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THE COMMON READER
PAGE 5 

From the Chair  |  In Print  |  Panels & Presentations  |  Awards & Appointments  |  Miscellany  |  From the Editor

Miscellany

novelogoBeverly Taylor, Dawn Wilson, Erica Plouffe-Lazure, Stuart Parks, Dean Tuck, and Maggie Saia participated in the National Novel Writing Month project with the encouragement of Luke Whisnant.  Participants in National Novel Writing Month (NaNoWriMo) begin writing November 1 and stop at midnight on November 30 in an attempt to reach completion of a first draft 50,000 word novel (175 pages -- double-spaced).  The very first NaNoWriMo took place in July, 1999, in the San Francisco Bay Area. Congratulations to Beverly Taylor and Luke Whisnant who made it to 50,000 words!  For more information about National Novel Writing Month, see: http://www.nanowrimo.org/

The 4th Annual TALGS Conference will be held February 10, 2007, at East Carolina University.  Sponsored by the English Department, the TESOL/Applied Linguistics Graduate Students (TALGS) conference will present Donna Christian as keynote speaker. Christian is current president of the Center for Applied Linguistics in Washington, DC, a private, nonprofit organization that works to promote and improve the teaching and learning of languages, serve as a resource on issues related to language and culture, and conduct research on critical topics in those areas.

Rachel Mills organized two poetry readings by students from her Introduction to Poetry Writing courses on December 5 in Bate 2024 and 2016.

Anthology, a collection of story excerpts by Luke Whisnant's Fall 2006 Advanced Fiction Writing students, is now available online (click on the title).

The premiere newsletter of Joyner Library's Special Collections Department, Pirate's Treasure, is now available online.  Please see: http://www.ecu.edu/cs-lib/spclcoll/upload/Special_Collections_Newsletter_Fall_2006-2.pdf

KempOn Wednesday, Nov 29, at 8 pm in the Willis Building, Mark Kemp, ECU English alumnus and former associate editor at Rolling Stone, read from his creative nonfiction book Dixie Lullaby: A Story of Music, Race & Redemption in the New South, first published in 2004 by Simon and Schuster and re-issued in paperback by the University of Georgia Press in 2006.  From the publisher: "In the tradition of music historians such as Nick Tosches and Peter Guralnick, Kemp masterfully blends into his narrative the stories of southern rock bands -- from heavy hitters such as the Allman Brothers Band, Lynyrd Skynyrd, and R.E.M. to influential but less-known groups such as Drive-By Truckers -- as well as the personal experiences of their fans. In dozens of interviews, he charts the course of southern rock & roll.  Before civil rights, the popular music of the South was a small, often racially integrated world, but after Martin Luther King Jr.'s assassination, black musicians struck out on their own.  Their white counterparts were left to their own devices, and thus southern rock was kempbookborn: a mix of popular southern styles that arose when predominantly white rockers combined rural folk, country, and rockabilly with the blues and jazz of African-American culture.  This down-home, flannel-wearing, ass-kicking brand of rock took the nation by storm in the 1970s.  The music gave southern kids who emulated these musicians a newfound voice. Kemp and his peers now had something they could be proud of: southern rock united them and gave them a new identity that went beyond outside perceptions of the South as one big racist backwater.  Kemp offers a lyrical, thought-provoking, searingly intimate, and utterly original journey through the South of the 1960s, '70s, '80s, and '90s, viewed through the prism of rock & roll. With brilliant insight, he reveals the curative and unifying impact of rock on southerners who came of age under its influence in the chaotic years following desegregation. Dixie Lullaby fairly resonates with redemption."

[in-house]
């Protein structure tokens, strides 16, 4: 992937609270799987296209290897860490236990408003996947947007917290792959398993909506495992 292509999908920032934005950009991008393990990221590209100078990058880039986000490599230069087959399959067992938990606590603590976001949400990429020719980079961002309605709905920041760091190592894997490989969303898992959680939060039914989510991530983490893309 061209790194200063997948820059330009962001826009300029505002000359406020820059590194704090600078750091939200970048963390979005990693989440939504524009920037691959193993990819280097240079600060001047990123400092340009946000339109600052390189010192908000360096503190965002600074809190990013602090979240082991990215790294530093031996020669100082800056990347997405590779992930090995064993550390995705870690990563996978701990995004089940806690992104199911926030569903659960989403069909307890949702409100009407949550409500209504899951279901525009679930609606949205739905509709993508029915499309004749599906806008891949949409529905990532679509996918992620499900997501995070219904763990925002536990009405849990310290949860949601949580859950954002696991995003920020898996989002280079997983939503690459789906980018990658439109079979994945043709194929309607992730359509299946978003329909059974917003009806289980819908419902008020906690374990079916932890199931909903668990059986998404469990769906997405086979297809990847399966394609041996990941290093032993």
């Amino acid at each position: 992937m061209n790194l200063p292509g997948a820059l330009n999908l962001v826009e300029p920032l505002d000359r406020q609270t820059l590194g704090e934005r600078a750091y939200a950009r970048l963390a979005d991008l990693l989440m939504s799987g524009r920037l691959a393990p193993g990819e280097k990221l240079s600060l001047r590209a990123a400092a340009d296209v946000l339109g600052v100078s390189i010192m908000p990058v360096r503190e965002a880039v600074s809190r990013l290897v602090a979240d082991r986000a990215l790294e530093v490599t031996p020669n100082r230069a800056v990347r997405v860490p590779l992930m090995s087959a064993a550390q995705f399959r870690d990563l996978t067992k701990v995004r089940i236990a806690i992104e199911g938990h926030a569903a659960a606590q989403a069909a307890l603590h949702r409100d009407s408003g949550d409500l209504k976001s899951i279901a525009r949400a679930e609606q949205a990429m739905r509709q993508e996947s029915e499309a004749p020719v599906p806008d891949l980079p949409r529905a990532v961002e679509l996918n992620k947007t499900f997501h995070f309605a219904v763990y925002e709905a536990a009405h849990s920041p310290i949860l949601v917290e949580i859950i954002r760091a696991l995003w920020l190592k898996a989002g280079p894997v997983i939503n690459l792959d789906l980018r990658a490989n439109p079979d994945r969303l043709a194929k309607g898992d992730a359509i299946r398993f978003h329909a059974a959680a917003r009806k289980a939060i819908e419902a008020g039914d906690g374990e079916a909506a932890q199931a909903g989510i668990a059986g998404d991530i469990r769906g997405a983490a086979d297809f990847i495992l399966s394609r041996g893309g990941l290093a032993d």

While at ECU, Kemp was an English major with a concentration in writing, and he played lead guitar and was lead singer in the local alt-rock band the Trend.  After graduation, he worked his way up writing for Option magazine in the 1980s and becoming editor of Discovery magazine.  He also became a vice-president of programming for MTV, and then an associate editor at Rolling Stone, a position he left after securing a contract for Dixie Lullaby.  Kemp, who has also been named an outstanding alumnus, lives in Charlotte, where he is a freelance writer.


 
 
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Copyright © 2006, ECU  Department of English.